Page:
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lance, Stuart would have been careless of his person; but in the Southern struggle he was utterly reckless. This indifference to danger was evidently a trait of blood, and wholly unaffected. Nor, for a long time, did his incessant exposure of himself bring him so much as a scratch. On all the great battle-fields of Virginia, Maryland, and Pennsylvania, as well as in the close and bitter conflicts of his cavalry at Fleetwood, Auburn, Upperville, Middleburg, South Mountain, Monocacy, Williamsport, Shepherdstown, Paris, Barbee's, Jeffersonton, Culpeper Court-House, Brandy, Kelly's Ford, Spotsylvania — in these, and a hundred other hotly-contested actions, he was in the very thickest of the fight, cheering on the sharpshooters, directing his artillery, or leading his column in the charge, but was never hurt. Horses were shot under him, bullets struck his equipments, pierced his clothes, or cut off curls of his hair, as at Fredericksburg, but none ever wounded him. In the closest me
onthat his men would have given the Federal troops a reception such as they had given Pickett. The stubborn resolution of the Army of Northern Virginia was thus unbroken-but the game was played for the time. The army was moving back, slow and defiant, to the Potomac. The cavalry protected its flanks and rear, fighting in the passes of South Mountain, and holding obstinately the ridge in front of Boonsboro, while General Lee formed his line to cover the crossing at Falling Waters and Williamsport. Here, near Boonsboro, Stuart did some of his hardest fighting, and successfully held his ground, crowning every knoll with the guns of his horse artillery. When the infantry was in position, the cavalry retired, and took position on the flanks — the two armies faced each other, and a battle seemed imminent-when one morning General Meade discovered that General Lee was on the south bank of the Potomac. It is said that the Federal commander designed attacking Lee that day, against th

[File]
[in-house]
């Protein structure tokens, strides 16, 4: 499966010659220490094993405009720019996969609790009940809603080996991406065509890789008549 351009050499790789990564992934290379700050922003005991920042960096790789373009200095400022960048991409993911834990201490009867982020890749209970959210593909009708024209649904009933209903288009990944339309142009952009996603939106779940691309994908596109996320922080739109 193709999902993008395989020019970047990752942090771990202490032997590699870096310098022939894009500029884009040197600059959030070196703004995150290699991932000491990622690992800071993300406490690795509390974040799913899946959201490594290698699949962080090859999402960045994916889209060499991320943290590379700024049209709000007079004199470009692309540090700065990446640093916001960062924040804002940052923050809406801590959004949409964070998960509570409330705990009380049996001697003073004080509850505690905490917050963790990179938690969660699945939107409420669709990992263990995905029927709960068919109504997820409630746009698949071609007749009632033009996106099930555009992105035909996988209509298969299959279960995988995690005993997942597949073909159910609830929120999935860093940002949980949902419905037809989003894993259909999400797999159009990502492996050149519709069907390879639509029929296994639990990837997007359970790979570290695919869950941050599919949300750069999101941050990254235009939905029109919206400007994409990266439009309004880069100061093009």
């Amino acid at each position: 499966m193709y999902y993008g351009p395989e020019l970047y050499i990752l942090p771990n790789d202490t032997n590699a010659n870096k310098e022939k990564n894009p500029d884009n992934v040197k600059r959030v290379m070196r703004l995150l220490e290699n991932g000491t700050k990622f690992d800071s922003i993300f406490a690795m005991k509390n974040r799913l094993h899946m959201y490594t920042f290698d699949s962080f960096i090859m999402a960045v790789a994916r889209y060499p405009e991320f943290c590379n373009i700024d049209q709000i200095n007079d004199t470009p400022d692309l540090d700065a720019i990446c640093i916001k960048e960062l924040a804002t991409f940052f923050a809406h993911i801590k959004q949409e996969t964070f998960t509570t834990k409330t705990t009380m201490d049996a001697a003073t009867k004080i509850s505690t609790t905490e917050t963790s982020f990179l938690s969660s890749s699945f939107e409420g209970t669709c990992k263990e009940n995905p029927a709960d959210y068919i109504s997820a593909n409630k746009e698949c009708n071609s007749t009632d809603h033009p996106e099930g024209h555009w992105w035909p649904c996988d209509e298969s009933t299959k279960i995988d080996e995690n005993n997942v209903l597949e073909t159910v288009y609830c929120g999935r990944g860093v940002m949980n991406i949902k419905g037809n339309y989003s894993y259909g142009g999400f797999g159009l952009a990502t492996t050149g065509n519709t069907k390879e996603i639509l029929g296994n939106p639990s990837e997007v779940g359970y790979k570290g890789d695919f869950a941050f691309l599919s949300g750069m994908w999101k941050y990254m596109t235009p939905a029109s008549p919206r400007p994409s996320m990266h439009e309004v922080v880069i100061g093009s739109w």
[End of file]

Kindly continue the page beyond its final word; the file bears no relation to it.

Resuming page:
Jackson-he was not General or Stonewall yet-and had reported a few days before the engagement at Falling Waters. I need not inform you of the state of affairs at that time, further than to say that while Beauregard watched the enemy in front of Washington, with his headquarters at Manassas, Johnston held the Valley against Patterson, with his headquarters at Winchester. Well, it was late in June, I think, when intelligence came that General Patterson was about to cross the Potomac at Williamsport, and Colonel Jackson was sent forward with the First Brigade, as it was then called, to support Stuart's cavalry, and feel the enemy, but not bring on a general engagement. This, the Colonel proceeded to do with alacrity, and he had soon advanced north of Martinsburg, and camped near the little village of Hainesville-Stuart continuing in front watching the enemy on the river. This was the state of things, when suddenly one morning we were aroused by the intelligence that Patterson h